I entered this course being genuinely terrified of the ocean, because I knew so little about it. Now, when I’m more comfortably snorkeling around shallow mudflats, I feel less hesitant because I know that I’m looking at and what I can expect. “All of this piled up white Porites porites probably means there is a spiny lobster around. Maybe I should watch where I put my hands so I don’t get whacked.” I think taxonomy and basic knowledge of the bay eased my nerves and is something I won’t forget. – Joshua Stoltzfus
Experiencing the marine system has opened up a whole new world that I never fathomed could even exist. While I initially thought of the ocean on a larger “megafauna-like” scale, I now realize the majority of the pelagic system is at the micro scale. In order for this intricate and complex system full of diversity and life to be able to continue and thrive and survive, we as a human race need to start becoming informed on how we impact a system so crucial to our existence and make changes to reverse the anthropogenic effects we have caused to the oceanic life. – Clayton Lehman
The ocean is almost like a whole other world with its crazy-looking creatures, yet there are some many similar ecological theories (shared) between terrestrial and marine systems. The ocean can feel intimidating because its so huge and things can come at you from any directly, but mostly despite how much I learned this May-term, there still is so much I, along with humanity, don’t know about it. It’s crazy to think how living in Kansas can affect coral, but increasing CO2 in the air and chemical runoff can still have huge effects… I loved learning how positive interactions can be even more of a driving force than competition and how all connects to human society. Mostly, despite bug bites, sunburn, and seasickness, I loved finding something new everyday. I’d never snorkeled before and seeing the blue of the ocean and knowing it is just teaming with life underneath is so cool. – Megan Baumgartner
One key idea that will stick with me is how pollution form one area of the world could impact many organisms, including humans through biomagnification, throughout the world. Though we do not live in the ocean, we have to recognize that we are a part of it. What we do impacts the ocean and ultimately impacts us as emphasized in light of climate change and is something I hope will become a foundational understanding to the generations to come. – Morgan Short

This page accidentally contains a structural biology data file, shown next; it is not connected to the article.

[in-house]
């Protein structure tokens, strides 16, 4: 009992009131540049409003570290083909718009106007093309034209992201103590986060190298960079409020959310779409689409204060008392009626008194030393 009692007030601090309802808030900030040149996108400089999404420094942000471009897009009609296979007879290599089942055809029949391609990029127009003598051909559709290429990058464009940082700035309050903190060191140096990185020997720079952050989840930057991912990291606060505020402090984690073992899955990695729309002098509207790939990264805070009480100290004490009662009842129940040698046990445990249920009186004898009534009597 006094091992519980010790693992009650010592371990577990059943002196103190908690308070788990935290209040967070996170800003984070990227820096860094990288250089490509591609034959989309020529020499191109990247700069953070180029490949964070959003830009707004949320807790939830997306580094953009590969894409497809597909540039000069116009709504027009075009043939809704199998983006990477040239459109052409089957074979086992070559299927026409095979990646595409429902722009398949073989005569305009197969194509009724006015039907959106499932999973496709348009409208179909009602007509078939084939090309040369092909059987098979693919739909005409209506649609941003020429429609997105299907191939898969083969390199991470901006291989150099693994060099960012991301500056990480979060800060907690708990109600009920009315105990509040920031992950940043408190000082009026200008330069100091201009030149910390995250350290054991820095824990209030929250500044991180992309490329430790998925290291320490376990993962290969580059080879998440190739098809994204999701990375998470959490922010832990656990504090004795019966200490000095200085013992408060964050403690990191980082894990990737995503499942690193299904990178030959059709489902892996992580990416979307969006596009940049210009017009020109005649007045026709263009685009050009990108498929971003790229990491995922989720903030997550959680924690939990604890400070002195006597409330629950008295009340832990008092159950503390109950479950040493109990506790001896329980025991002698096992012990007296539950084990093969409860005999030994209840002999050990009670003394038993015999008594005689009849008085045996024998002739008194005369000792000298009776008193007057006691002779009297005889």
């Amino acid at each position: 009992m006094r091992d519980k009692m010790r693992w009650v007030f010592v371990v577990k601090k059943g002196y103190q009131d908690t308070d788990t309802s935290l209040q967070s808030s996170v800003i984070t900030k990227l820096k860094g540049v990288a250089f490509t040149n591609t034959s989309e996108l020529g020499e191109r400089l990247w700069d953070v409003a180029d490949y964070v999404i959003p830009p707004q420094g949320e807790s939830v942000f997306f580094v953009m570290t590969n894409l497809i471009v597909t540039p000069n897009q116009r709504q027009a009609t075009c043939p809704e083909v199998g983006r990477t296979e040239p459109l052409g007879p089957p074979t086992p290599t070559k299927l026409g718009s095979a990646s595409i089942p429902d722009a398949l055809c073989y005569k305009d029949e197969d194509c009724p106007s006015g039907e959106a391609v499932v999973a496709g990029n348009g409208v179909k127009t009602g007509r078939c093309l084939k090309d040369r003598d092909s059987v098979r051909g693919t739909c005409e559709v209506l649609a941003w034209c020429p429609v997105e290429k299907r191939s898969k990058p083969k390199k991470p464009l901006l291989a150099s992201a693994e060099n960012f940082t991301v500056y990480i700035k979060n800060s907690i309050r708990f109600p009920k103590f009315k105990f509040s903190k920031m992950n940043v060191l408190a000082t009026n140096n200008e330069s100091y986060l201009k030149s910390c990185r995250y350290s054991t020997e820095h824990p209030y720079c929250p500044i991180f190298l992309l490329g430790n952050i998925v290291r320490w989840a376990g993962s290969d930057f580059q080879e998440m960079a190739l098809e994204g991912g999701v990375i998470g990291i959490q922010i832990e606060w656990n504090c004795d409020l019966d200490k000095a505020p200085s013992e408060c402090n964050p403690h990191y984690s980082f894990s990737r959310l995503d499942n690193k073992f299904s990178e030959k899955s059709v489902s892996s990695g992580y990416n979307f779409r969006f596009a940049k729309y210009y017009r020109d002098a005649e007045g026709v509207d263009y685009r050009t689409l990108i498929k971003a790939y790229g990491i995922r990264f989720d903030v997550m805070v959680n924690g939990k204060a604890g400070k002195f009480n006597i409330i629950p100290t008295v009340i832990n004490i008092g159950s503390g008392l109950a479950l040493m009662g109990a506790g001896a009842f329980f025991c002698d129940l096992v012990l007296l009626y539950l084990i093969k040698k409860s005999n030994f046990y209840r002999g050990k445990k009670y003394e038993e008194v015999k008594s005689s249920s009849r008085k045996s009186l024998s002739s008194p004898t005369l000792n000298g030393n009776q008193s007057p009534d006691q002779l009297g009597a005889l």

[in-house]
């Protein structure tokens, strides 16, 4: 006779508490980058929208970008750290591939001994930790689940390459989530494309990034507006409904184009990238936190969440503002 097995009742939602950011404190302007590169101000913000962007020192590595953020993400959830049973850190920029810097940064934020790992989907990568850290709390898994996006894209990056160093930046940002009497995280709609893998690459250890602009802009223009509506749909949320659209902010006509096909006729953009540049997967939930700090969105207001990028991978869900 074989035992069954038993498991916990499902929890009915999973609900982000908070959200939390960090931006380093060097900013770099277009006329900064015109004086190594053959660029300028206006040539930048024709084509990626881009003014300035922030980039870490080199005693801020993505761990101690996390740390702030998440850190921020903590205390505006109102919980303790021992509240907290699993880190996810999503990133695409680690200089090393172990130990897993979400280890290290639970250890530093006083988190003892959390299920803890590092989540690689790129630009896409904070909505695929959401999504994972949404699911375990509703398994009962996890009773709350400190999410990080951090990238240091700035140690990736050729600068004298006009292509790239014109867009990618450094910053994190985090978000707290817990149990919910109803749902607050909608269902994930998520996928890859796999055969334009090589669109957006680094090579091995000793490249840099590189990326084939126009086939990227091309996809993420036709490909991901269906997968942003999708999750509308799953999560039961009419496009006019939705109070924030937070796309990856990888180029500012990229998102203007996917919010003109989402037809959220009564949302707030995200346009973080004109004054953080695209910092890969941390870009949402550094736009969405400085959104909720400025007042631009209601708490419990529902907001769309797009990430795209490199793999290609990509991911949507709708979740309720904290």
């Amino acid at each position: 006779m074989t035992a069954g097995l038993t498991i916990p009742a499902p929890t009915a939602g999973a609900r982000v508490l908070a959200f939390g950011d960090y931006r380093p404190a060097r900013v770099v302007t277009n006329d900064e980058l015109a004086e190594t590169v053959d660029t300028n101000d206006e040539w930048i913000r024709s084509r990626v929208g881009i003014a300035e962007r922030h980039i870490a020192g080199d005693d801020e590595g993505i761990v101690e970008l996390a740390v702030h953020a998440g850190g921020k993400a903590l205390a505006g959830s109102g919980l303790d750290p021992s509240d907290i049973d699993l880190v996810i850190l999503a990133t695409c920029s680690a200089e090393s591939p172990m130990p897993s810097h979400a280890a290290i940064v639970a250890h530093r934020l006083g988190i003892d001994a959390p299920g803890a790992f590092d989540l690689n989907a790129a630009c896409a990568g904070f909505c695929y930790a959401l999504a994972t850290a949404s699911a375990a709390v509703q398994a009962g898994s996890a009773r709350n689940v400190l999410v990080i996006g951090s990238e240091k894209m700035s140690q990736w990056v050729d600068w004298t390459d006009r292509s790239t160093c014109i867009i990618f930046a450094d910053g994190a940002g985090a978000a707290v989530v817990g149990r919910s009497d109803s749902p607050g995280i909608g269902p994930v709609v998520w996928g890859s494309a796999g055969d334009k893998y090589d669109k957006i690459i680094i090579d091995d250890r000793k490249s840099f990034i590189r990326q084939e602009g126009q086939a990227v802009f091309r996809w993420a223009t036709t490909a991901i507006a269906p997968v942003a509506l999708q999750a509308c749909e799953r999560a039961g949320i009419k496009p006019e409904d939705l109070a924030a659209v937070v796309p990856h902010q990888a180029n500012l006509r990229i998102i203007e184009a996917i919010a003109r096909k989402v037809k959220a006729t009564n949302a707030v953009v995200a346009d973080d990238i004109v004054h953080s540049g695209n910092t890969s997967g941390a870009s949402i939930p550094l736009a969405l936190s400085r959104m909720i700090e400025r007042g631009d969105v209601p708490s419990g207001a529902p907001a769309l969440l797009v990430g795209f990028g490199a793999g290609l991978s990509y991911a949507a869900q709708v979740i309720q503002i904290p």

One highlight of my marine biology experience was the coral reef. The reef really demonstrated the way the fish live… in schools/colonies and know when to float to the top or bottom because of predators. – Brody Butcher
This marine biology experience is one that I am glad I came on because I know that I probably won’t have this opportunity again to not just explore the different types of marine environments but learn different important aspects to this environment. I’ve learned about the different types of seagrasses, the importance of maintaining mangroves for coral reef health. The one thing that stood out the most was learning about coral bleaching…. Being aware of this brings a different perspective to my mind about what is happening in the marine environment. – Yari Coronado
When I went to the coral reef after learning aboiut positive interactions and trophic cascades, my brain wandered everywhere thinking about how diverse the oceans (are) and how complex all of it really is. Where one small difference could have an overwhelming effect/cascading effect on the areas around it or the whole area. It is crazy how much we don’t know about the ocean. There are apps which map out the stars in space, but where is the app that maps out the ocean? – Bryan Nguyen
Out of all the classes I have taken at GC, this is one of my favorite. Not only was I able to travel to a new place and observe unique ecosystems, but I also learned a lot about marine systems and species. What impacted me the most was how diverse and unique the ocean system is. A simple rock or sponge could hold a vast amount of marine organisms if time is taken to observe. I am now more aware and appreciative of marine species. – Reena Ramos
Two experiences during this class really stood out to me and showed me how much about marine systems we often miss because of the way we study them. One was seeing bioluminescence (during our night snorkel). It was incredible to wave my hand in the water and have light swirl behind it. Another was looking under the microscope at nudibranchs and tiny octopi. And seeing the intricate details and colors that I missed with my naked eye. We humans are limited by the way we experience the world and so it was eye-opening to experience the world in new ways …and see the complexity and beauty that exists all around us. – Ben Wiebe